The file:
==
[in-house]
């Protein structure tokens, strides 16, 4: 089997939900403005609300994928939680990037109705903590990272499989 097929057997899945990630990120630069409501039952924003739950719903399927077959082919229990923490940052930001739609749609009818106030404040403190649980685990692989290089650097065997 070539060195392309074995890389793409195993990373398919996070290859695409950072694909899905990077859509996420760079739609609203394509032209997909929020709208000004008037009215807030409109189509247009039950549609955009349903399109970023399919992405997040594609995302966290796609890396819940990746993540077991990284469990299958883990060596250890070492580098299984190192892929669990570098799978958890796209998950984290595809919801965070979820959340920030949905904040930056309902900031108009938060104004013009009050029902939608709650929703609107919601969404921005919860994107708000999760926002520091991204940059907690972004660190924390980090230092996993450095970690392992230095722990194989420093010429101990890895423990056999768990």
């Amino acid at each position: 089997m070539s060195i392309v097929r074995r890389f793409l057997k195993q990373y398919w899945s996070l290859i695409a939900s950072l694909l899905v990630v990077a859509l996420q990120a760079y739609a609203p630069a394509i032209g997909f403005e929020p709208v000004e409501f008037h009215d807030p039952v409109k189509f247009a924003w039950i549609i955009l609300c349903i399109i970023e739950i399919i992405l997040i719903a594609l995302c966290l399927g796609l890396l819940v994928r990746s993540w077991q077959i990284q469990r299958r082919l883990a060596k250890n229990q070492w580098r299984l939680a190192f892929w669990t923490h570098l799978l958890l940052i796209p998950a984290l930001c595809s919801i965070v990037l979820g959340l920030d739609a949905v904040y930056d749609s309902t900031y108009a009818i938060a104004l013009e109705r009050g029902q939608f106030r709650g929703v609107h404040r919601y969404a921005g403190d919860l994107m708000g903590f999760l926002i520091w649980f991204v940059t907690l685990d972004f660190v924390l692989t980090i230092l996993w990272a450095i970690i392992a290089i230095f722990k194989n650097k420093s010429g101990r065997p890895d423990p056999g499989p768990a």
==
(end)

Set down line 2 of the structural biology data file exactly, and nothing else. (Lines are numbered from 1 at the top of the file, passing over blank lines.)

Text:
């Protein structure tokens, strides 16, 4: 089997939900403005609300994928939680990037109705903590990272499989 097929057997899945990630990120630069409501039952924003739950719903399927077959082919229990923490940052930001739609749609009818106030404040403190649980685990692989290089650097065997 070539060195392309074995890389793409195993990373398919996070290859695409950072694909899905990077859509996420760079739609609203394509032209997909929020709208000004008037009215807030409109189509247009039950549609955009349903399109970023399919992405997040594609995302966290796609890396819940990746993540077991990284469990299958883990060596250890070492580098299984190192892929669990570098799978958890796209998950984290595809919801965070979820959340920030949905904040930056309902900031108009938060104004013009009050029902939608709650929703609107919601969404921005919860994107708000999760926002520091991204940059907690972004660190924390980090230092996993450095970690392992230095722990194989420093010429101990890895423990056999768990």